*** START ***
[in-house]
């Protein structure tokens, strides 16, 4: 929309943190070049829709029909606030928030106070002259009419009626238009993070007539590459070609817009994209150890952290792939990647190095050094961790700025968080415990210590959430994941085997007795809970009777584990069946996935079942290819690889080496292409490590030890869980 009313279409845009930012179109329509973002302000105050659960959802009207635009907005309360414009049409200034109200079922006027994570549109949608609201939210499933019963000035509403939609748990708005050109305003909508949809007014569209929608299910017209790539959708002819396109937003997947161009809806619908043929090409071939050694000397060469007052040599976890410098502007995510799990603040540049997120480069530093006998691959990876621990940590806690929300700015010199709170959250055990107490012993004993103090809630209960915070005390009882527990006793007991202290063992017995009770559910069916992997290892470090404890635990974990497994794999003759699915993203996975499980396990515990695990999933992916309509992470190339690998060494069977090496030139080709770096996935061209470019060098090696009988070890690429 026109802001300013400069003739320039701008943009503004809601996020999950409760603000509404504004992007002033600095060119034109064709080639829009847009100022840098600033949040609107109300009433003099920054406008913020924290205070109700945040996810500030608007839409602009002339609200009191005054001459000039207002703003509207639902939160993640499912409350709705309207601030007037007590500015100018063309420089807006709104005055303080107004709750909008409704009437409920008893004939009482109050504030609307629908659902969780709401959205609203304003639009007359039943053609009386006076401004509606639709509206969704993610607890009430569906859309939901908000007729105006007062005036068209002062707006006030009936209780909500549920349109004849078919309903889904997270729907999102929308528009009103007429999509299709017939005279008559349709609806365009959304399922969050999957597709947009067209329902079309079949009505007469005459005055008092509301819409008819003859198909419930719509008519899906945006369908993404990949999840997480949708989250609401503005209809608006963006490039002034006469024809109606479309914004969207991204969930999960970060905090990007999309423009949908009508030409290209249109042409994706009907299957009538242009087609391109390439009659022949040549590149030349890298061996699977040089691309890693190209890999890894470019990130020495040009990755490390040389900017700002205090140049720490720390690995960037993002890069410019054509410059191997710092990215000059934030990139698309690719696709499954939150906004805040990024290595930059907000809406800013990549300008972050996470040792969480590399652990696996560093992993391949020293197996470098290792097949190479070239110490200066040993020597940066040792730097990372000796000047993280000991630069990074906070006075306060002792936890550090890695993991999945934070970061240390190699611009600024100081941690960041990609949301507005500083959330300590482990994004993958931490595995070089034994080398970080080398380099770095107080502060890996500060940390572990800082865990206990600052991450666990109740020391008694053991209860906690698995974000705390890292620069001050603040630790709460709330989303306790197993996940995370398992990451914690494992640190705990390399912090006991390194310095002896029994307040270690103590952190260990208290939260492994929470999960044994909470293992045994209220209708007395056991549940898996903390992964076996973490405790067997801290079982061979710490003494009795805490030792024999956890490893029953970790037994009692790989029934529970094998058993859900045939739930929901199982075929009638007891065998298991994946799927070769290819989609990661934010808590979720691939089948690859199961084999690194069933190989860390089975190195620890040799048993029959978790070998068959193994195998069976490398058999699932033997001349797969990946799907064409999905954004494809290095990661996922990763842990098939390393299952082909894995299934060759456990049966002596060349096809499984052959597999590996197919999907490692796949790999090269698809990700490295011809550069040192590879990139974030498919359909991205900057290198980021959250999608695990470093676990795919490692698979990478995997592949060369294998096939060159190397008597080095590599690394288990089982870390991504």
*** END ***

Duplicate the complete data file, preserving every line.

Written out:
[in-house]
């Protein structure tokens, strides 16, 4: 929309943190070049829709029909606030928030106070002259009419009626238009993070007539590459070609817009994209150890952290792939990647190095050094961790700025968080415990210590959430994941085997007795809970009777584990069946996935079942290819690889080496292409490590030890869980 009313279409845009930012179109329509973002302000105050659960959802009207635009907005309360414009049409200034109200079922006027994570549109949608609201939210499933019963000035509403939609748990708005050109305003909508949809007014569209929608299910017209790539959708002819396109937003997947161009809806619908043929090409071939050694000397060469007052040599976890410098502007995510799990603040540049997120480069530093006998691959990876621990940590806690929300700015010199709170959250055990107490012993004993103090809630209960915070005390009882527990006793007991202290063992017995009770559910069916992997290892470090404890635990974990497994794999003759699915993203996975499980396990515990695990999933992916309509992470190339690998060494069977090496030139080709770096996935061209470019060098090696009988070890690429 026109802001300013400069003739320039701008943009503004809601996020999950409760603000509404504004992007002033600095060119034109064709080639829009847009100022840098600033949040609107109300009433003099920054406008913020924290205070109700945040996810500030608007839409602009002339609200009191005054001459000039207002703003509207639902939160993640499912409350709705309207601030007037007590500015100018063309420089807006709104005055303080107004709750909008409704009437409920008893004939009482109050504030609307629908659902969780709401959205609203304003639009007359039943053609009386006076401004509606639709509206969704993610607890009430569906859309939901908000007729105006007062005036068209002062707006006030009936209780909500549920349109004849078919309903889904997270729907999102929308528009009103007429999509299709017939005279008559349709609806365009959304399922969050999957597709947009067209329902079309079949009505007469005459005055008092509301819409008819003859198909419930719509008519899906945006369908993404990949999840997480949708989250609401503005209809608006963006490039002034006469024809109606479309914004969207991204969930999960970060905090990007999309423009949908009508030409290209249109042409994706009907299957009538242009087609391109390439009659022949040549590149030349890298061996699977040089691309890693190209890999890894470019990130020495040009990755490390040389900017700002205090140049720490720390690995960037993002890069410019054509410059191997710092990215000059934030990139698309690719696709499954939150906004805040990024290595930059907000809406800013990549300008972050996470040792969480590399652990696996560093992993391949020293197996470098290792097949190479070239110490200066040993020597940066040792730097990372000796000047993280000991630069990074906070006075306060002792936890550090890695993991999945934070970061240390190699611009600024100081941690960041990609949301507005500083959330300590482990994004993958931490595995070089034994080398970080080398380099770095107080502060890996500060940390572990800082865990206990600052991450666990109740020391008694053991209860906690698995974000705390890292620069001050603040630790709460709330989303306790197993996940995370398992990451914690494992640190705990390399912090006991390194310095002896029994307040270690103590952190260990208290939260492994929470999960044994909470293992045994209220209708007395056991549940898996903390992964076996973490405790067997801290079982061979710490003494009795805490030792024999956890490893029953970790037994009692790989029934529970094998058993859900045939739930929901199982075929009638007891065998298991994946799927070769290819989609990661934010808590979720691939089948690859199961084999690194069933190989860390089975190195620890040799048993029959978790070998068959193994195998069976490398058999699932033997001349797969990946799907064409999905954004494809290095990661996922990763842990098939390393299952082909894995299934060759456990049966002596060349096809499984052959597999590996197919999907490692796949790999090269698809990700490295011809550069040192590879990139974030498919359909991205900057290198980021959250999608695990470093676990795919490692698979990478995997592949060369294998096939060159190397008597080095590599690394288990089982870390991504």